ABC’s juggling of episodes and delay of the premiere certainly scars “Freddie” as it becomes one of the last fall shows to debut. Its humor is simple and, at times, degrading, virtually all of it based on gender battles and sex. Although there are some comic sparks in the opener, it feels locked into a single premise, one that Freddie Prinze Jr. can’t carry on his own.
Prinze plays hotshot Chicago chef Freddie Moreno, who lives in a lakefront condo that could be afforded only if he owned a chain of very successful eateries. He doesn’t seem to work much — his activities are chasing girls or hanging around with his extended family, which has inexplicably moved in with him.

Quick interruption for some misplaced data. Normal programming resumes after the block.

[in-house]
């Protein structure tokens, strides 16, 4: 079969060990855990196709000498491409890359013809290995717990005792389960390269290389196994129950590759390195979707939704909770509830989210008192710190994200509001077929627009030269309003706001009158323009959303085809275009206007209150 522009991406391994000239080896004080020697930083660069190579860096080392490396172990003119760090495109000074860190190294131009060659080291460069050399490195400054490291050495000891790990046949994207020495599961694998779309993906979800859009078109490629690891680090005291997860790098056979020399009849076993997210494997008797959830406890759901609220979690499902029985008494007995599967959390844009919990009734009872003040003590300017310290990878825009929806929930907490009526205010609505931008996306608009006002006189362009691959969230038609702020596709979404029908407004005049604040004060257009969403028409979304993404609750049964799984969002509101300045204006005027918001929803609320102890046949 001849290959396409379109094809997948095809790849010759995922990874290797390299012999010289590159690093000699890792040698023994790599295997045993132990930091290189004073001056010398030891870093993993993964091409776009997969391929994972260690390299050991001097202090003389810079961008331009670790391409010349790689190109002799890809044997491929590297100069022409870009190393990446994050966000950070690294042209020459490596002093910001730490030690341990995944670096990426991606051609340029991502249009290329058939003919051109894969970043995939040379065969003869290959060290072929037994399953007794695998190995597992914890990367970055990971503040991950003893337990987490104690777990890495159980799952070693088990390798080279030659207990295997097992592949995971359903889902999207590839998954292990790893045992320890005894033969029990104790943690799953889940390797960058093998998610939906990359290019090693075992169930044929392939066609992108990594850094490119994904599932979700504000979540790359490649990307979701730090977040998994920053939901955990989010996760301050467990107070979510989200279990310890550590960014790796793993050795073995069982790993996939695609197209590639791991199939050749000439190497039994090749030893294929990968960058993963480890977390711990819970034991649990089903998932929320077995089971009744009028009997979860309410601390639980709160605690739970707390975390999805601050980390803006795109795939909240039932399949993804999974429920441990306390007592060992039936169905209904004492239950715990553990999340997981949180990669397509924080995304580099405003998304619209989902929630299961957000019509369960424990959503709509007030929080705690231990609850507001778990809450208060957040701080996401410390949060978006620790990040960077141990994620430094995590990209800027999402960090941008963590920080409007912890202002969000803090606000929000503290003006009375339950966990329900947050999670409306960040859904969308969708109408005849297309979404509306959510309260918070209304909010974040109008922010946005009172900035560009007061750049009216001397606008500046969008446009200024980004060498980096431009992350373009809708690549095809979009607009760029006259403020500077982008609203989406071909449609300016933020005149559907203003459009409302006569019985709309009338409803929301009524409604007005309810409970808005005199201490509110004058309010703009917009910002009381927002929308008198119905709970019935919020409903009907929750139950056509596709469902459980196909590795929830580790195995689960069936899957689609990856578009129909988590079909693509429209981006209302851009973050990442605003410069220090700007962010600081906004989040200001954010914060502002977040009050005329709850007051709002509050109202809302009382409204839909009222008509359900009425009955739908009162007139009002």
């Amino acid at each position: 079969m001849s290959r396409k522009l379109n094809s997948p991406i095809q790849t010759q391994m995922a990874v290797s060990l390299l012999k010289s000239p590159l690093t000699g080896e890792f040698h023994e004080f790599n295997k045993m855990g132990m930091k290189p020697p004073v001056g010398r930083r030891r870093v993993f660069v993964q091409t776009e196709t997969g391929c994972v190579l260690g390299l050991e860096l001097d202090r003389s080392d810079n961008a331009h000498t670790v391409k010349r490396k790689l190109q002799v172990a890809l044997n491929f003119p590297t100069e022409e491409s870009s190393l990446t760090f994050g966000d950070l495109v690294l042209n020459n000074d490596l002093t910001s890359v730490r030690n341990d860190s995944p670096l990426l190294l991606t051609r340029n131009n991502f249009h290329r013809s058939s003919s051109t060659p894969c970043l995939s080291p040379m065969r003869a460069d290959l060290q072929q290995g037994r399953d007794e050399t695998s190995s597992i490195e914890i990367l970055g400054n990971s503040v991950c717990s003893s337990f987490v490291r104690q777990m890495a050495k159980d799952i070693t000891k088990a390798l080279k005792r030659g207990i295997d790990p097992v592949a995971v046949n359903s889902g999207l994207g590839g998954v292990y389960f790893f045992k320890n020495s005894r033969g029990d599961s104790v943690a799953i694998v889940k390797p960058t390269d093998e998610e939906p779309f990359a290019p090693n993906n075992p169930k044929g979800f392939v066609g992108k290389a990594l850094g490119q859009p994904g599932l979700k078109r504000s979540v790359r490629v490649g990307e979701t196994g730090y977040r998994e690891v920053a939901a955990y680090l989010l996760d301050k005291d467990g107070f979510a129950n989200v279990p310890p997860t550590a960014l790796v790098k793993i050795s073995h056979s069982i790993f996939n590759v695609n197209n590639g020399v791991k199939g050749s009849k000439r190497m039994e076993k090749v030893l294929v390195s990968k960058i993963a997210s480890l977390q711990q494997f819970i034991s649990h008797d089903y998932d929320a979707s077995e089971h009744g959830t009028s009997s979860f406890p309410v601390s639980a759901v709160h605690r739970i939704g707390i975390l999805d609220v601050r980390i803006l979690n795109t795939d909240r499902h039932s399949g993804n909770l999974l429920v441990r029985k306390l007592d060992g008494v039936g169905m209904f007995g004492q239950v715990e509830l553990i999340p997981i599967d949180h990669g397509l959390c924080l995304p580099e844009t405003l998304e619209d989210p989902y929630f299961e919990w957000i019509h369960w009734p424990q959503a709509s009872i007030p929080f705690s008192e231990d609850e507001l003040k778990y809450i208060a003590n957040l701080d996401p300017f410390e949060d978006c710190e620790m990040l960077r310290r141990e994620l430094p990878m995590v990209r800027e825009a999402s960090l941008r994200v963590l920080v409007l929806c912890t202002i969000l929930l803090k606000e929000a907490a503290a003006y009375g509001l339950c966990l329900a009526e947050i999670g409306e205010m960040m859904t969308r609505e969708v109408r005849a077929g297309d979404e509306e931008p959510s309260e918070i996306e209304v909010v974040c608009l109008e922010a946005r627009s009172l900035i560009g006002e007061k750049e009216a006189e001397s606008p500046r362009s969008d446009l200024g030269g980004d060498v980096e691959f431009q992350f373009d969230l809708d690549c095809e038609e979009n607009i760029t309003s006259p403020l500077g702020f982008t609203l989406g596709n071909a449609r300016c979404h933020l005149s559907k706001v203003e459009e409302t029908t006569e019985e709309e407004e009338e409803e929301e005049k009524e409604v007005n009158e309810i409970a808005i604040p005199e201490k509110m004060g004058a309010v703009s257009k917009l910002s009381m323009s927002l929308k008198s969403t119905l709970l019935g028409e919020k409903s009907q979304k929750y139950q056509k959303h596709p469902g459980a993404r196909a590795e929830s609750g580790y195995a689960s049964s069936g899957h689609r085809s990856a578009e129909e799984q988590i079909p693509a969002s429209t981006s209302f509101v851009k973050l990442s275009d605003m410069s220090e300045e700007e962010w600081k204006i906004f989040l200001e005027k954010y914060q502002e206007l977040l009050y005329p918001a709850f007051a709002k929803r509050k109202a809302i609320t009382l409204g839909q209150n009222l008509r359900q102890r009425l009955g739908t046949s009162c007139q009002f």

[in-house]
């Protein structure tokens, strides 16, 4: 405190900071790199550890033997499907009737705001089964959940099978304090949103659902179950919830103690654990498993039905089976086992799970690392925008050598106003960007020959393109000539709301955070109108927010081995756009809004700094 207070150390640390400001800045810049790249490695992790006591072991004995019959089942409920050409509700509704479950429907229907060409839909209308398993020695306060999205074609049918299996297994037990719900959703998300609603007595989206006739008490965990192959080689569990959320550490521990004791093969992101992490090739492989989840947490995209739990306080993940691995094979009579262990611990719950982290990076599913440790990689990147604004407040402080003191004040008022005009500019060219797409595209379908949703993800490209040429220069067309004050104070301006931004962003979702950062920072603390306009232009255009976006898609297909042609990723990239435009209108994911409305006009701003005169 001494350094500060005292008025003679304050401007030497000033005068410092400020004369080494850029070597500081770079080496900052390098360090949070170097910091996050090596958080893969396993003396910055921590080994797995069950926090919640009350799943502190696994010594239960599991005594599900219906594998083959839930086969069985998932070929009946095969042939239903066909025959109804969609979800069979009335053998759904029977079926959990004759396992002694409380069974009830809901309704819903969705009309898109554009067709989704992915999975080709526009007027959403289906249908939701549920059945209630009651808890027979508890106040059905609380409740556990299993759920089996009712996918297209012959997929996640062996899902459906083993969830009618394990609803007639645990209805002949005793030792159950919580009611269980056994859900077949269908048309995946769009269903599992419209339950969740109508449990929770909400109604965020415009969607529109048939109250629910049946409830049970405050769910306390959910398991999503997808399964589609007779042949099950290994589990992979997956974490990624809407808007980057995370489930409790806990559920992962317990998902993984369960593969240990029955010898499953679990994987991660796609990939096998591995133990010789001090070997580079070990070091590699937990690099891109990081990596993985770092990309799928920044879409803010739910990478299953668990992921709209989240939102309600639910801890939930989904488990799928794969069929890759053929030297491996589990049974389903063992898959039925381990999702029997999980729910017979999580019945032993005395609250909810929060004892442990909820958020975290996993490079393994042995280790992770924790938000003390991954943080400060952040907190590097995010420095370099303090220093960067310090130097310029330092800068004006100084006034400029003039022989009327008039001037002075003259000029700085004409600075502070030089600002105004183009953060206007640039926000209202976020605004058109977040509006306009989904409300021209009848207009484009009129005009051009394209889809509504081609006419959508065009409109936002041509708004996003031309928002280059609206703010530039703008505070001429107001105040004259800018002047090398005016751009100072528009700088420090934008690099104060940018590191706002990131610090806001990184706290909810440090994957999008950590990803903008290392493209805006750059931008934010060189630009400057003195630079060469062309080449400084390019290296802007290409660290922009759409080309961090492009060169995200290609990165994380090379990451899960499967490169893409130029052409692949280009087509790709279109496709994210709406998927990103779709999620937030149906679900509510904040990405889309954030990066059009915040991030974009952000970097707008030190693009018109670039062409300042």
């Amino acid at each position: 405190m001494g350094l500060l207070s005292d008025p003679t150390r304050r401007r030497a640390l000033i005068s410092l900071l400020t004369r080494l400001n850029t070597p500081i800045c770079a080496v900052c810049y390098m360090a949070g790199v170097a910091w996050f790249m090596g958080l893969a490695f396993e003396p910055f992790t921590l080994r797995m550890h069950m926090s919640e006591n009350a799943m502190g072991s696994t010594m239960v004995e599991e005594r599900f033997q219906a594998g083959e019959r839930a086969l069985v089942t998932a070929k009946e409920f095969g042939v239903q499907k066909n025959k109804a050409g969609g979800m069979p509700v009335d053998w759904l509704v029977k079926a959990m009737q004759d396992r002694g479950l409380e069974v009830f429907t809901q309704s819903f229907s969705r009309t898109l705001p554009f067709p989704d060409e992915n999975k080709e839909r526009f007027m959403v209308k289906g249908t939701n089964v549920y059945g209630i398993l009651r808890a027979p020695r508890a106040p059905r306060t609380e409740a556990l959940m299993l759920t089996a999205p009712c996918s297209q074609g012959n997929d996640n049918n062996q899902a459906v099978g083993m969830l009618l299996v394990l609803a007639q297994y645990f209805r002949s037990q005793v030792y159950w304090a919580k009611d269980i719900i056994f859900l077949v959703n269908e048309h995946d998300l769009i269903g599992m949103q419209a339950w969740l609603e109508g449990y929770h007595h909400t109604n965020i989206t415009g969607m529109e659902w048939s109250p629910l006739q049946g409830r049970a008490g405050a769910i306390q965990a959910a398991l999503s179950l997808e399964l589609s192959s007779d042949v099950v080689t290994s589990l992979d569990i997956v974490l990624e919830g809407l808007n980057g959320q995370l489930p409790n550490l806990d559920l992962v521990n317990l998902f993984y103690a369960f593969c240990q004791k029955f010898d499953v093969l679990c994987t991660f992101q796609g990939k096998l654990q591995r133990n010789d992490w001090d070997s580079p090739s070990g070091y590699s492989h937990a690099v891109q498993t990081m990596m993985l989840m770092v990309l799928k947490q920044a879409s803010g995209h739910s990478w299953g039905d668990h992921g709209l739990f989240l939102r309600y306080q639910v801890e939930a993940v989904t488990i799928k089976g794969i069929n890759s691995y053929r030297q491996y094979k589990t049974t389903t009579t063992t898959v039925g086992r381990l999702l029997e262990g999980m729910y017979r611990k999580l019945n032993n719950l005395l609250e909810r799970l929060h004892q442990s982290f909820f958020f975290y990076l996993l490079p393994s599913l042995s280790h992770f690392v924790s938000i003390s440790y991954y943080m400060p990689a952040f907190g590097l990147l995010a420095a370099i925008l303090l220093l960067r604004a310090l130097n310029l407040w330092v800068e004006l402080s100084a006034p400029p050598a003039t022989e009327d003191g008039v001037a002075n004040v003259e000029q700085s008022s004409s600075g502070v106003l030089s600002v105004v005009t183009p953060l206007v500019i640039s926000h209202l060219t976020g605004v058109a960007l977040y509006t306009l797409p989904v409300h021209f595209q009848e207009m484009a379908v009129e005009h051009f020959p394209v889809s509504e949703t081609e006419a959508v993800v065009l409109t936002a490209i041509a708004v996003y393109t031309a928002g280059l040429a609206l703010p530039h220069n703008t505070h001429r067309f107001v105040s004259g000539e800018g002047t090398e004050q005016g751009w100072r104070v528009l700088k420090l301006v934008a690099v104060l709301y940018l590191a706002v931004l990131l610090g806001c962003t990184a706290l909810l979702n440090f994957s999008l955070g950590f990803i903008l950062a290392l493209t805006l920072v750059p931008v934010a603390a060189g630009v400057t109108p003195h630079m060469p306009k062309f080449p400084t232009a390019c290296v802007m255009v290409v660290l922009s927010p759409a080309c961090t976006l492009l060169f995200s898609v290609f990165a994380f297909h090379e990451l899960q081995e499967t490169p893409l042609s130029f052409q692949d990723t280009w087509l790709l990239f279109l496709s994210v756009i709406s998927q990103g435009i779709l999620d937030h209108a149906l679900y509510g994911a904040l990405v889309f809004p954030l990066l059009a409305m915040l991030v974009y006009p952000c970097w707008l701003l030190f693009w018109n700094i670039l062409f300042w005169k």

In the pilot, Moreno and best friend Chris (Brian A. Green) figure out they are trying to date women who only want them for their money and connections. Chris decides they need to seek out poor girls. The duo stakes out a Laundromat, where Chris hooks up with Krystal (Valeria) and Freddie meets Gina (Ana Ortiz), a girl he knew growing up in his old neighborhood.
Krystal, as expected, takes Chris to the cleaners. Gina, on the other hand, is a homebody whose domestic tastes please the household of his sister (Jacqueline Obradors), sister-in-law (Madchen Amick), 13-year-old niece (Chloe Suazo) and grandmother (Jenny Gago). Their approval of Gina isn’t good enough for Freddie to keep her around.
Pat situations and ending keep “Freddie” from having any sort of edge; just by giving Freddie the job of a chef suggests that the show could escape the usual confines of a family-centric sitcom. “Freddie’s” producing team built sitcom franchises out of Drew Carey and George Lopez, but this one has neither the off-the-wall character of the former nor the charm in the lead role of the latter.